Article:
Fears that magnesium supplies would run out by the end of November have not materialised but industry has warned the situation remains “critical”.
A coalition of industry bodies wrote to the European Commission to warn magnesium stocks – used to produce steel and aluminium – would run out at the end of this month if action wasn’t taken.
But while production in China has now been raised to 70% – after it was halted due to an energy crisis – industry bodies warn this is not enough to ease supply strains.
A spokesperson for European Aluminium, which represents Europe’s aluminium industry, told Supply Management: “We are still very concerned about the situation. For the aluminium industry, where magnesium is a key – and often non-substitutional alloying material – the supply shortage crisis remains critical.”
European Aluminium said while production had improved, lags in magnesium arriving in Europe from China – it can take up to three months – meant the issue was ongoing.
The spokesperson said: “Magnesium production is still only at a 70% production rate compared to a year ago, lagging behind today's magnesium demand by far. In conjunction with the months-long timespan to transport Chinese magnesium to Europe, we cannot see any easing of the situation.
“While the magnesium prices slightly fell since the beginning of the production curtailment in China, the price level is still about three to four times higher than at the beginning of the year, not to mention the historic price development.
“The price volatility and, thus, price uncertainty is an additional risk factor for Europe's post-pandemic economy.”
China produces around 87% of global magnesium demand and provides around 95% of European supplies.
The European Association of Automotive Suppliers (CLEPA) said it had sufficient magnesium to last until the end of the year but still had concerns over supplies in the first quarter of 2022.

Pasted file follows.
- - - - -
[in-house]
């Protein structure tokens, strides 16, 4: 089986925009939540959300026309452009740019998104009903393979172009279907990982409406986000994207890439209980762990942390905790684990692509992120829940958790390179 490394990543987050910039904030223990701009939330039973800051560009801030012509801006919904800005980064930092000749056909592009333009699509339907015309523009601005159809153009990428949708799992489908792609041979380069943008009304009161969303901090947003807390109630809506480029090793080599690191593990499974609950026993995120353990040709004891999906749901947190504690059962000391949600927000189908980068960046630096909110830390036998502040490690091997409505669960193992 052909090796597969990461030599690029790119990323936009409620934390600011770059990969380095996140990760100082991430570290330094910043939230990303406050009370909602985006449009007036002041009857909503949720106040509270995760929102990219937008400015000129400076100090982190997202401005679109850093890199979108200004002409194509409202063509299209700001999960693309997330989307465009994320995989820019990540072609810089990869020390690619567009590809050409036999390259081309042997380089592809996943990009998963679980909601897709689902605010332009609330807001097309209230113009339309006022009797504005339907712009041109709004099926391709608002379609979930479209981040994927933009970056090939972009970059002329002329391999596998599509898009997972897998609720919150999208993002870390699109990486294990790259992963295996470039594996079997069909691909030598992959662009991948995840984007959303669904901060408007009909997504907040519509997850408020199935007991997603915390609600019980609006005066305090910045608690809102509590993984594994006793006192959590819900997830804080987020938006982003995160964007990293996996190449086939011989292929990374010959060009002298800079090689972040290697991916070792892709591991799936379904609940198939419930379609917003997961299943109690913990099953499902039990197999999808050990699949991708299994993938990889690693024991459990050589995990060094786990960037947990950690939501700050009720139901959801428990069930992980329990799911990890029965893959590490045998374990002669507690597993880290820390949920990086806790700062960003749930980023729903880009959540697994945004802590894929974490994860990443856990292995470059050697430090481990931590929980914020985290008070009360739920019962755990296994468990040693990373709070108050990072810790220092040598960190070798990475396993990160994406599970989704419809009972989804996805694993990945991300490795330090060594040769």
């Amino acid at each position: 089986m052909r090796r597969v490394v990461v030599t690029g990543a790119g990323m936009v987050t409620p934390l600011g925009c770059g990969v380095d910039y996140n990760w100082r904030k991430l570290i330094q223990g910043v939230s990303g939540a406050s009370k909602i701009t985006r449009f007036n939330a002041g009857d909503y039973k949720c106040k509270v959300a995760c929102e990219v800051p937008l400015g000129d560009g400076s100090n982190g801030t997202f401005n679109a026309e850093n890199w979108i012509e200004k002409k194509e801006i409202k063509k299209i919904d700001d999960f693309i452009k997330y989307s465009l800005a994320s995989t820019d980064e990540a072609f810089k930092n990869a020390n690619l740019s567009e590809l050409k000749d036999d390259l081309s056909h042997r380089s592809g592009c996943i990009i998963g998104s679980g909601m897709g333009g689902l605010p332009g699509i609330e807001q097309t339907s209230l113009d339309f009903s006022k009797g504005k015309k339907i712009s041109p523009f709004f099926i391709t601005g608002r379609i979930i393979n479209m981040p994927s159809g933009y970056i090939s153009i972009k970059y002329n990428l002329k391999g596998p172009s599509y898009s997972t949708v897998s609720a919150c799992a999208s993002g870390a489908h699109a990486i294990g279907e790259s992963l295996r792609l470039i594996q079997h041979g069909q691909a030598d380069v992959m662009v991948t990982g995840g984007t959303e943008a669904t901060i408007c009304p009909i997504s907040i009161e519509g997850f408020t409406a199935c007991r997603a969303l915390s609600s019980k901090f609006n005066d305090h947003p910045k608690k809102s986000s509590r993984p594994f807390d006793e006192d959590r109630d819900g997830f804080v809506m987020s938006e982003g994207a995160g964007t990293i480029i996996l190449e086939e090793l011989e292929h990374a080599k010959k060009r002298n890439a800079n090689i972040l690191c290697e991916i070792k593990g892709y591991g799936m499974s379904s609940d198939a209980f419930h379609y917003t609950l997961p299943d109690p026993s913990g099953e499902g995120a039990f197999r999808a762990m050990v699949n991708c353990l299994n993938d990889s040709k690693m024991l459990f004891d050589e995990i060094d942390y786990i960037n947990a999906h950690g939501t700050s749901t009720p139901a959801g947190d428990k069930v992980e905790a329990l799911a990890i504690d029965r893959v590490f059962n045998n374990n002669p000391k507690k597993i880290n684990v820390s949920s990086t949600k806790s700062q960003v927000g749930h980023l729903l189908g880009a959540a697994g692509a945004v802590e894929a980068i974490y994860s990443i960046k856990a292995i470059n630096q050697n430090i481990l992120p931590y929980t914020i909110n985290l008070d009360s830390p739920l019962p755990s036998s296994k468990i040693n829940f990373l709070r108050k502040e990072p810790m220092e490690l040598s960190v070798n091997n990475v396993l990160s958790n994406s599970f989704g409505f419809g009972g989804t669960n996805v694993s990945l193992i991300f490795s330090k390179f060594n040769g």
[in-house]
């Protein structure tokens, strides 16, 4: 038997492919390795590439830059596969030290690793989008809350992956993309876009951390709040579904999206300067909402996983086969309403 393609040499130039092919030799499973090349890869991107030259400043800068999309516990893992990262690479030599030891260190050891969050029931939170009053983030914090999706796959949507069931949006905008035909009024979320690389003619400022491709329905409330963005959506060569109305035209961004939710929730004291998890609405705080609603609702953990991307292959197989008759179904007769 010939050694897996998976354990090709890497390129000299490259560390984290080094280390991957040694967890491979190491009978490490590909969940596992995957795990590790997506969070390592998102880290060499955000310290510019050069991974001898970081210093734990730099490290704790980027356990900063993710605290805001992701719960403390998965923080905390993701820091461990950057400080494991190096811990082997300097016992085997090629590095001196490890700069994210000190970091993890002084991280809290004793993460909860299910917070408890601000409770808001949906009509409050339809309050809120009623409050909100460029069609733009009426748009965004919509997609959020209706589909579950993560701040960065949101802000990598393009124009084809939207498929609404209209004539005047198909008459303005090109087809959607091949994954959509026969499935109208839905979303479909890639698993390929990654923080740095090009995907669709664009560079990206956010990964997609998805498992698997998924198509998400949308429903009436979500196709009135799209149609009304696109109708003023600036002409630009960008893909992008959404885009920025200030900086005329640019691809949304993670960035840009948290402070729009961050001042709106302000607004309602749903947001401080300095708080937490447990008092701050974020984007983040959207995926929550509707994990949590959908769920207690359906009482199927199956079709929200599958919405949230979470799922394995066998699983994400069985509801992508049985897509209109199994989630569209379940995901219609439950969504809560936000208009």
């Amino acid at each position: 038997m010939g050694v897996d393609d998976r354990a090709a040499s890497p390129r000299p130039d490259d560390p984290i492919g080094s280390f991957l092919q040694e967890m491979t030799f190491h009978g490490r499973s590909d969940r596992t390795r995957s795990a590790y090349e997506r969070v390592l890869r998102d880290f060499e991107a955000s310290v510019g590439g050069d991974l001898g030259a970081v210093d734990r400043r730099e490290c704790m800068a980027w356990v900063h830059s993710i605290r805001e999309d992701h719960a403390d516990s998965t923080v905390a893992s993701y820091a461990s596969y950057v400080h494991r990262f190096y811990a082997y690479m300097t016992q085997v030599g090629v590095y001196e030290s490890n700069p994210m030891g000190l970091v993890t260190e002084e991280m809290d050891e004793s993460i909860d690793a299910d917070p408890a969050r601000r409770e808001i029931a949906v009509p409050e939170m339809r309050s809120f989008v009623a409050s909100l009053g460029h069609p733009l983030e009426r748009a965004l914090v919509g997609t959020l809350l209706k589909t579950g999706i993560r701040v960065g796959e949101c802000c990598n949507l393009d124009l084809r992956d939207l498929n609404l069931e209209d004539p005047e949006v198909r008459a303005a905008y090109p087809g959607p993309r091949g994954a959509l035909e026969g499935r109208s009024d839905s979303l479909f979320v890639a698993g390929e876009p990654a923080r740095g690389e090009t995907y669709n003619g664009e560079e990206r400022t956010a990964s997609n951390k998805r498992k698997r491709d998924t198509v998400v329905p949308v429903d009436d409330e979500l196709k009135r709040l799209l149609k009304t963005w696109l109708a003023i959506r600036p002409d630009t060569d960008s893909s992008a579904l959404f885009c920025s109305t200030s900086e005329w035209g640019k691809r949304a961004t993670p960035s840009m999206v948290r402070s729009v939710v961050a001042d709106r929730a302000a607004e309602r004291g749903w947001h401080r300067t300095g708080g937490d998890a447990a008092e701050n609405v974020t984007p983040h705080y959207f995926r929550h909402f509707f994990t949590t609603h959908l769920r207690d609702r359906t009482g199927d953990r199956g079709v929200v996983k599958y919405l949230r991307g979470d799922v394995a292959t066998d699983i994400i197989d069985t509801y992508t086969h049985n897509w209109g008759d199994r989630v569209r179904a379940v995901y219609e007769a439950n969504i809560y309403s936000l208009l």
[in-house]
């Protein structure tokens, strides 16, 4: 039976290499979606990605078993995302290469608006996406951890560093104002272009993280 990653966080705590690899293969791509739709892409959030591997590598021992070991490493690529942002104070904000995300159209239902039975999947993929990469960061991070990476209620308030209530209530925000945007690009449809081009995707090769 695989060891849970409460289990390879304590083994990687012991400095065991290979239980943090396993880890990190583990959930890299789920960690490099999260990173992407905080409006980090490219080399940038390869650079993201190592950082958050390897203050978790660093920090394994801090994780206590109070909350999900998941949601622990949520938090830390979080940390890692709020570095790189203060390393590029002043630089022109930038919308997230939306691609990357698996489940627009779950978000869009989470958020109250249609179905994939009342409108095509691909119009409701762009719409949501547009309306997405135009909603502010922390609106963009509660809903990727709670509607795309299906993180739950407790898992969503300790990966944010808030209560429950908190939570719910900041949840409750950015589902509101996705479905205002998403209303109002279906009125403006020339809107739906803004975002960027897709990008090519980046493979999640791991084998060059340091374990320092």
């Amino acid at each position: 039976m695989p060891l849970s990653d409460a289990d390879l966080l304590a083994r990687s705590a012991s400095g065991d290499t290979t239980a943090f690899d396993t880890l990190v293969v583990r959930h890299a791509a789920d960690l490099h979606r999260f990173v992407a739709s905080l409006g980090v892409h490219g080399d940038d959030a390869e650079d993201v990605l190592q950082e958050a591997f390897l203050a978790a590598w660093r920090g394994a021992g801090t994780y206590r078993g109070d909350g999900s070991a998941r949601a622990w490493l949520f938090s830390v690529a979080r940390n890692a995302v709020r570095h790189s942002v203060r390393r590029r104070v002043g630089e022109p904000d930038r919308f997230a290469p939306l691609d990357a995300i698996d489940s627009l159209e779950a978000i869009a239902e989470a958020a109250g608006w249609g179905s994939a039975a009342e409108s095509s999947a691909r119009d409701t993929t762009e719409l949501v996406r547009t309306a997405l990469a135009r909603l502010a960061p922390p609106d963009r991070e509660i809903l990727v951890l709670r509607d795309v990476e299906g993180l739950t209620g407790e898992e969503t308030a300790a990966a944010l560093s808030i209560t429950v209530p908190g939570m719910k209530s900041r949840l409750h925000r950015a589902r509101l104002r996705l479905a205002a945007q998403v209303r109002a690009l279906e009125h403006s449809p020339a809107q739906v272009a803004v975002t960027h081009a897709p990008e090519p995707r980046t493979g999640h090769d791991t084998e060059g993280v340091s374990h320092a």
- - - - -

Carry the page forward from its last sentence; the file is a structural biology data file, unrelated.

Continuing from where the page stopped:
A spokesperson told SM: “Our position at the moment is one of cautious optimism.
“At the moment, most OEMs [original equipment manufacturers] and suppliers said that they were mainly concerned about quarter one of 2022.”
CLEPA said while prices had stabilised in Europe they remained elevated.
The spokesperson said: “In short, there are positive signs, but we cannot be sure that this will not hit us in the first quarter of 2022.”
China’s magnesium exports have risen by 44% since September to reach their highest export levels in 19 months in October, according to Reuters.
Exports reached 24,329 tonnes in October, up from 16,921 tonnes in September, meaning exports reached their highest monthly record since March 2020's figure of 38,319 tonnes, when China was clearing a backlog of shipments following the outbreak of Covid-19.
Data from Asia Metal shows magnesium prices have dropped by 43% from their record high of 63,000 yuan (around $9,860) per tonne in late September, with prices falling to 36,000 yuan (around $5,636) in October.
This is still up from pre-pandemic prices of around $2,000 per tonne.
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